Borders and HarperStudio have made a bold move to eliminate returns. I'll be curious to see how this plays out in the coming months, but I'm also curious to know what people in the book business think. Is this move good or bad?

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Comment by John Dishon on December 19, 2008 at 8:54am
Yes, Amazon is great. It's already a great replacement for bookstores as far as I am concerned. Where else can I find books that have been out of print for decades for a penny? And no matter what I buy, even with the free shipping option, 99% of the time I get it in three days or less. Amazon is cheaper than B&N even if you include the B&N member discount and Amazon's shipping charge (which you don't even have to pay if you choose free shipping). You can read reviews from others who have the product already, which is like having dozens of store clerks give recommendations.
Comment by I. J. Parker on December 19, 2008 at 8:03am
Well, I don't promote. I tried this and that, and it didn't work. I still try to get reviewed (my entire gratitude goes to the reviewers), and (as you see) I enjoy chatting on web sites. I hate the chains, and have had little support from the independents. Amazon I do like. We should all be grateful to Amazon. After our books disappear from bookstore shelves, fans can at least get them at Amazon. And Amazon does a good job recommending and promoting via reader reactions, listings on other author sites, listing of major reviews, etc. They are also proactive. My next book isn't out until July 2009, but Amazon already lists it and already records a few sales.
Comment by Sandra Ruttan on December 19, 2008 at 3:16am
Add in that returns can happen at any time - two years after bringing in stock, if for some reason the bookstore desired to carry it that long. Returns are expensive, they cost the publisher in the form of triple shipping (since they incur those costs for returns and then send the books out again most of the time, as remainders), accounting, potentially shipping costs (physical handling, boxes if damaged when transported) and the accounting flows through to things like author royalties. The extra layers of man hours that have to be factored in are astounding.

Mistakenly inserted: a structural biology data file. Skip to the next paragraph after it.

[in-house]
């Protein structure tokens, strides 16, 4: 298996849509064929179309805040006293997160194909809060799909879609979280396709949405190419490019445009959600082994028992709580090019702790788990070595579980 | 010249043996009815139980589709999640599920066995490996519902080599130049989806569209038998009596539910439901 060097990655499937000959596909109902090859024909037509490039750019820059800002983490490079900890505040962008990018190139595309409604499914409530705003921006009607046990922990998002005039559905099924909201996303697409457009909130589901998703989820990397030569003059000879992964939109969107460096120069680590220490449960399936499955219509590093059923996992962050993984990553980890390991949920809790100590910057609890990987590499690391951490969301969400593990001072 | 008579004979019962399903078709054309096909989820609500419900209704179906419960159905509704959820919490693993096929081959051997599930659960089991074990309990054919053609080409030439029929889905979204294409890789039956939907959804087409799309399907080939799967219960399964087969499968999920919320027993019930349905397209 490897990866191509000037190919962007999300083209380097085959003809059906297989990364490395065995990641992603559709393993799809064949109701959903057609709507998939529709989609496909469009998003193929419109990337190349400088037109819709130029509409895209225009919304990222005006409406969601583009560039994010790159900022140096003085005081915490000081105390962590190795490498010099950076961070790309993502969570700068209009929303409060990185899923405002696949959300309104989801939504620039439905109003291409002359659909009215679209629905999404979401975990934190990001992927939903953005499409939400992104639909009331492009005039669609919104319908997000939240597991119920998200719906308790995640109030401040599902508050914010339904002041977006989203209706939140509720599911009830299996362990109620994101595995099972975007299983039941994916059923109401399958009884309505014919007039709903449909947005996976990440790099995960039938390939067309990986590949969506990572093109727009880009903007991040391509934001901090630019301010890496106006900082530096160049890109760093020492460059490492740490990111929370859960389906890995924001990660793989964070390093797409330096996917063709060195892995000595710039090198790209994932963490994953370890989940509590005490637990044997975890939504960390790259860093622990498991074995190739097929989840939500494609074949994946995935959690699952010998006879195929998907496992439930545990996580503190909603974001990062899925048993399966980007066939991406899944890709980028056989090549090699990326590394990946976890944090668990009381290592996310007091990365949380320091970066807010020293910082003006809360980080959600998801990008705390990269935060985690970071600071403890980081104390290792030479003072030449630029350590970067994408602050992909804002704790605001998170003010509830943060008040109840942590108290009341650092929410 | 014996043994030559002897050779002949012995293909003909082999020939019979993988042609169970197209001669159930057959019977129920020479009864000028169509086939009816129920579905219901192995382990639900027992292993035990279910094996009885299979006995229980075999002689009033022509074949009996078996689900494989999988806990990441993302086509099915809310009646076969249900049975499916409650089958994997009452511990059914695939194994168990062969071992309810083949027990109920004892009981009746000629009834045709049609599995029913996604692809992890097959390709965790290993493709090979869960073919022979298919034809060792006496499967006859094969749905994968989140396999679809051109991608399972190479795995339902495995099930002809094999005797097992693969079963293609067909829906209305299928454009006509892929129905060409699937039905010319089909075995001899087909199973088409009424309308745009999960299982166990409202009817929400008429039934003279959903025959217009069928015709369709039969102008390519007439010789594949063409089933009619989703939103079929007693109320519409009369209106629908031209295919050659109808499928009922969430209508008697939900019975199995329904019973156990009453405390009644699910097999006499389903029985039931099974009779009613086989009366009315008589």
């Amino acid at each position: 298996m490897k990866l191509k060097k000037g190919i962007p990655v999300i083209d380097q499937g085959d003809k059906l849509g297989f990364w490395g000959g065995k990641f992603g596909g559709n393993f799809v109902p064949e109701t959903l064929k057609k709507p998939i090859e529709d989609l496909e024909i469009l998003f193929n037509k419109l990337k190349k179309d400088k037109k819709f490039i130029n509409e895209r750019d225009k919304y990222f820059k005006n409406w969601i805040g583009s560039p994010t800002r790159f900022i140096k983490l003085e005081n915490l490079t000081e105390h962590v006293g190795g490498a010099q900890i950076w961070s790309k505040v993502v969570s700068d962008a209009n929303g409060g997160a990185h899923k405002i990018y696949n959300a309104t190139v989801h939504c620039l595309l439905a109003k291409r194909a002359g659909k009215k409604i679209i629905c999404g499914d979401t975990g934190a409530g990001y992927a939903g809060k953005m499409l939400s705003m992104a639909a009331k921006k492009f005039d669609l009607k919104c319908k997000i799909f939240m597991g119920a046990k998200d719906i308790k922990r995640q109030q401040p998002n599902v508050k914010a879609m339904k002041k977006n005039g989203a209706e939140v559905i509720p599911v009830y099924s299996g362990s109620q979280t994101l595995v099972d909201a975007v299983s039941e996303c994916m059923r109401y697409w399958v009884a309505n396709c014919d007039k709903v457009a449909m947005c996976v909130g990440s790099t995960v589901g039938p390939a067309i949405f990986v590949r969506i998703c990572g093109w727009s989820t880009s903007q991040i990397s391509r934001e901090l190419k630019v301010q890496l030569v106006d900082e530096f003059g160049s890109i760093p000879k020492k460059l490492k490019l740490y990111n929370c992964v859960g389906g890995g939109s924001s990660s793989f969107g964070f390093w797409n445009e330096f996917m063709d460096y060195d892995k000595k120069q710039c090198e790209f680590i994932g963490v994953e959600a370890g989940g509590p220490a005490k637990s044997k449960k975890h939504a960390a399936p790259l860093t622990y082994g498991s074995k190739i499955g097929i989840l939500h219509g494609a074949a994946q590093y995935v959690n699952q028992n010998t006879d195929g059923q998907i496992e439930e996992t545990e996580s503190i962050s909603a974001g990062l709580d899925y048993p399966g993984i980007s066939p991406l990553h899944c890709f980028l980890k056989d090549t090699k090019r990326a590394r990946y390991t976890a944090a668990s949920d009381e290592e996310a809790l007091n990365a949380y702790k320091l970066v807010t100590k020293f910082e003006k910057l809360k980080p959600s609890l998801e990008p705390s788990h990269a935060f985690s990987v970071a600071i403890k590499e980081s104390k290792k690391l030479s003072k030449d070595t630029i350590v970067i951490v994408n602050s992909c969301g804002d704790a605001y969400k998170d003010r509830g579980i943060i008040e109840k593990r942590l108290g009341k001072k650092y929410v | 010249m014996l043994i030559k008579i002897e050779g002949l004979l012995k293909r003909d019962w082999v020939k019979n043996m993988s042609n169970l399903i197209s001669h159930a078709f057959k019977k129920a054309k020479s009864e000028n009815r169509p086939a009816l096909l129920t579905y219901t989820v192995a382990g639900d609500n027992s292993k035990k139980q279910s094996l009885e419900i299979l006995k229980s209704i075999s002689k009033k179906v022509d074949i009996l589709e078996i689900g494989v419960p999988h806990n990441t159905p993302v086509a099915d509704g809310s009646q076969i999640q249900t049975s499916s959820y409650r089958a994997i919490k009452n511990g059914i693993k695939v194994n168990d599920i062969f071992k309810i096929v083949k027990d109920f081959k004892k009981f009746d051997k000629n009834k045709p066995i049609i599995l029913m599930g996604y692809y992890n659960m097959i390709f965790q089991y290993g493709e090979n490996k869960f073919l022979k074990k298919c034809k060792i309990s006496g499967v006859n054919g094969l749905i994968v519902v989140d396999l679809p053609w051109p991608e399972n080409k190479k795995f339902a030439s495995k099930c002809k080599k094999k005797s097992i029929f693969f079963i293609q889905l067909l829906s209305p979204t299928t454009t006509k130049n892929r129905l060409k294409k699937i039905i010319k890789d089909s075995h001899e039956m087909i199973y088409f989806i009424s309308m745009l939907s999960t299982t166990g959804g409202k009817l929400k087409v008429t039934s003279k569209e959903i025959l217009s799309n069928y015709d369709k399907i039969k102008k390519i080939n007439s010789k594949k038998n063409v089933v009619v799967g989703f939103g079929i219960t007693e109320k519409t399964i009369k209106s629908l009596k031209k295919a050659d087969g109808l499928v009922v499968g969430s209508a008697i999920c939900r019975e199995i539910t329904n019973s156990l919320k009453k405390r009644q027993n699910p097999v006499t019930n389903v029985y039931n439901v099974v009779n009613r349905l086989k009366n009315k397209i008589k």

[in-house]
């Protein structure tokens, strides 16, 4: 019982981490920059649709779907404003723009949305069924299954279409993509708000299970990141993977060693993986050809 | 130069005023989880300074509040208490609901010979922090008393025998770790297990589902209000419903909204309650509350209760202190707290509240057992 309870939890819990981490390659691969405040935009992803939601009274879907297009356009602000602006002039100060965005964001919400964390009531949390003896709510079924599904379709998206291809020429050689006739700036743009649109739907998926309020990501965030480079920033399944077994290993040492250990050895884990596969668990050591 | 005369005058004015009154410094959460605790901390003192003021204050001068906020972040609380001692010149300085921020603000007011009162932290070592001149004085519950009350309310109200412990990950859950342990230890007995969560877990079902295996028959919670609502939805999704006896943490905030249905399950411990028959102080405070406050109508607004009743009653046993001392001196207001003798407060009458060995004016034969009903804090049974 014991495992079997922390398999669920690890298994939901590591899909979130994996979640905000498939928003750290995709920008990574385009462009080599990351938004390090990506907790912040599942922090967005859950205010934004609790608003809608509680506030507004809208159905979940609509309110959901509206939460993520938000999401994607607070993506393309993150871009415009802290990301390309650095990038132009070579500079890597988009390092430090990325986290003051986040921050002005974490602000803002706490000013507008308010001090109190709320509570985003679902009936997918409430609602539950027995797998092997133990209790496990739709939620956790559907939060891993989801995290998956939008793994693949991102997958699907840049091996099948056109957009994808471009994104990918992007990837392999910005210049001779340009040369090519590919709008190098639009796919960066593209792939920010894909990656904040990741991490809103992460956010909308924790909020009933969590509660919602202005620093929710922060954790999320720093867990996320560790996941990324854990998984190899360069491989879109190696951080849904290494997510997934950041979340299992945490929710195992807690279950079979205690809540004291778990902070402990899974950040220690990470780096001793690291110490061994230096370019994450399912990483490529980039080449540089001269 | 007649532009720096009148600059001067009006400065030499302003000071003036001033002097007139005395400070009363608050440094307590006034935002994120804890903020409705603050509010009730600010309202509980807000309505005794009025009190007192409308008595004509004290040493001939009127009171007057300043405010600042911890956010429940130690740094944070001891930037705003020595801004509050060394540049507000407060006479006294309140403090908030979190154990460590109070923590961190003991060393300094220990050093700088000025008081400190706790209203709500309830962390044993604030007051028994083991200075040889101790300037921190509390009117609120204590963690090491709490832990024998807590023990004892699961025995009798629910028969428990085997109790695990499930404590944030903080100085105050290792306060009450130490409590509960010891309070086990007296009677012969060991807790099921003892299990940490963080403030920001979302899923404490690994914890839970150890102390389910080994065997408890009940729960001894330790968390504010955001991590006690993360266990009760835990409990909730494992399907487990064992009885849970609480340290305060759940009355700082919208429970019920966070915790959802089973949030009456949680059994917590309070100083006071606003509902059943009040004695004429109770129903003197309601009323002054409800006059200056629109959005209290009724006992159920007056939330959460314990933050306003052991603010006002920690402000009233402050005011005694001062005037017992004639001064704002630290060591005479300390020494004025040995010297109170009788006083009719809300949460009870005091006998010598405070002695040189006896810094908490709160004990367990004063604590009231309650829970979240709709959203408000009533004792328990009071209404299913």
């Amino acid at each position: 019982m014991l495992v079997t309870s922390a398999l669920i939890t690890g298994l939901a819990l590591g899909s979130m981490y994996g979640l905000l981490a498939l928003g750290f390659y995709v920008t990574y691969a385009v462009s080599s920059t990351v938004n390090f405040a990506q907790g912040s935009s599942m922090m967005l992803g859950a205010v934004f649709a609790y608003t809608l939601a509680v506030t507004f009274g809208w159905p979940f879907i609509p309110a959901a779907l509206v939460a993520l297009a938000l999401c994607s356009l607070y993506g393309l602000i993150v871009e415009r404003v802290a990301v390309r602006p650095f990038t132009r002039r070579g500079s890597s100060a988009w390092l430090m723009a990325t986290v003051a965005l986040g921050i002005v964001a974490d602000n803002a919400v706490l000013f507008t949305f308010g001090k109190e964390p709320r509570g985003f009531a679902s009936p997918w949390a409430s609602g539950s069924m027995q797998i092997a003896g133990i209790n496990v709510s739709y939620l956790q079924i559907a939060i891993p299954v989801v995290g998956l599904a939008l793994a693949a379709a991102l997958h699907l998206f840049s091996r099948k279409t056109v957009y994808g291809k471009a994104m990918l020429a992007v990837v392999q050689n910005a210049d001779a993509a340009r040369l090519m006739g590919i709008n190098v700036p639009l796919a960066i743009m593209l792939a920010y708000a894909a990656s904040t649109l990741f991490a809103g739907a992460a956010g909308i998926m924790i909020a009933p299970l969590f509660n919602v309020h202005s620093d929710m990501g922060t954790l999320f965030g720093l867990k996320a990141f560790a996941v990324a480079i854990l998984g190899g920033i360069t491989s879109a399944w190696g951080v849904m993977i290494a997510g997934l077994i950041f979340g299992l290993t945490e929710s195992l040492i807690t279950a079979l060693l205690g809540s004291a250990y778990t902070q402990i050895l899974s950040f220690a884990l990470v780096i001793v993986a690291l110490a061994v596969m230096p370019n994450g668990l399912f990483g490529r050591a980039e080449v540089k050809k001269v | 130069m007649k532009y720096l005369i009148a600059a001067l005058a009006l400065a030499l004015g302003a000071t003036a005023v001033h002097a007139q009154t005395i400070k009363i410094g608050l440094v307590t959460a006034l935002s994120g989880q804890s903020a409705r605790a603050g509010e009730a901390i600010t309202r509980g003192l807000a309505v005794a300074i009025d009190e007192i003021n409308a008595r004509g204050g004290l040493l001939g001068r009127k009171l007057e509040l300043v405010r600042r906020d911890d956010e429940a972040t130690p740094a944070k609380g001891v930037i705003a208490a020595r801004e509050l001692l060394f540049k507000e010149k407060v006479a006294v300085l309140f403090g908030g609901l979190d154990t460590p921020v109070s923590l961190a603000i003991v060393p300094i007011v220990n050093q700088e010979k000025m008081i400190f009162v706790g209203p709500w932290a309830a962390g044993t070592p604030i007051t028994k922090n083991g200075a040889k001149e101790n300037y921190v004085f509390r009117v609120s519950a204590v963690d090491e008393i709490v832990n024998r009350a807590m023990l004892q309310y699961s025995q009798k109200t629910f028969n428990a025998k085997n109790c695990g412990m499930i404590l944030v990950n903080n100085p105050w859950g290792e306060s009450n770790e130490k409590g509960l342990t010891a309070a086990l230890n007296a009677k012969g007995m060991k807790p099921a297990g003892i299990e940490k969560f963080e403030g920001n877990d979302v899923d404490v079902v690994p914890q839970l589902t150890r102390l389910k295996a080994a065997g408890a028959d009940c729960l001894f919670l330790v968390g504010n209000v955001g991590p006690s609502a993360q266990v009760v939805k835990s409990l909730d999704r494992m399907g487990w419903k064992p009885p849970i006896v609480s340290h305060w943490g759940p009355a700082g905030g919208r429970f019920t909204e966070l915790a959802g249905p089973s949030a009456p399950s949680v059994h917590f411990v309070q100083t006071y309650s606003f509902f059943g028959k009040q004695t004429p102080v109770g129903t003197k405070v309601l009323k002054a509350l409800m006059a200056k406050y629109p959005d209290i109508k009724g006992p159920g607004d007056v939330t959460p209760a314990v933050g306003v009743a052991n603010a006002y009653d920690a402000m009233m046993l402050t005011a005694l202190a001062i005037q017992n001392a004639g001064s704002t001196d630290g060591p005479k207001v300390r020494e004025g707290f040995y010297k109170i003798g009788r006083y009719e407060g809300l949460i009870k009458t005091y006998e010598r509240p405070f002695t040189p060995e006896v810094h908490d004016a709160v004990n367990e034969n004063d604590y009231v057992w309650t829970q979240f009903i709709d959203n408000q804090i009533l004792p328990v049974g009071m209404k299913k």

Author grips about amazon are commonplace, yet amazon doesn't return books, and kindle is also a form of sales that doesn't involve returns.

One thing about the booksellers: when there's a back door on something, people are likely to take the easy way out. Consider the cost of end cap displays. In general, booksellers don't take a lot of risks. They don't stand behind a product. Maybe it applies more to chains to suggest that they basically do what they get paid to do. That's why we tend to find enthusiastic readers working in independents, people who are more passionate about the product. Stores like Murder By The Book will hand sell dozens and hundreds of copies of books they believe in, but you don't see that happening at the chains - they sell dozens of copies of books a publisher bought a display window for.

That's part of the problem. If nobody really cares about the product, how does that transfer through to the consumers? Imagine walking into B&N and actually finding a staff in each section of the store, one who was knowledgeable and passionate about the genre? You could connect readers with the books their seeking, and books of a similar style, much faster. I used to talk books with a woman in an Indigo store in Calgary (until it closed) and she was an avid reader and was always recommending books to me, and I would recommend titles to her. I loved having a staff person who actually knew the books. I've also been there for those painful conversations, when someone asks about a title or type of book and the staff was on their way by mystery and doesn't know much about it and leads the person away to fiction to look at Margaret Atwood. Nothing wrong with Margaret Atwood, but when someone asks for an apple you shouldn't try to sell them mango.

Why is it some days I feel like the only people who've been left with the job of actually trying to sell books are the authors?
Comment by I. J. Parker on December 19, 2008 at 2:02am
Well, the risk is now with the bookstores. Surely we can imagine what their reaction is. They'll complain and order only sure bestsellers.
Mind you, I've never liked the generous return policy. Authors, especially midlist and new authors, are not well served by stores ordering large numbers and returning them within 30 days. It means that the books are not available to readers for the rest of the year and that the publisher will not sign for another book by the author. I think a better plan would be that publishers insist that no book be returned until six months after delivery. You have to make sure that the book gets a fighting chance.

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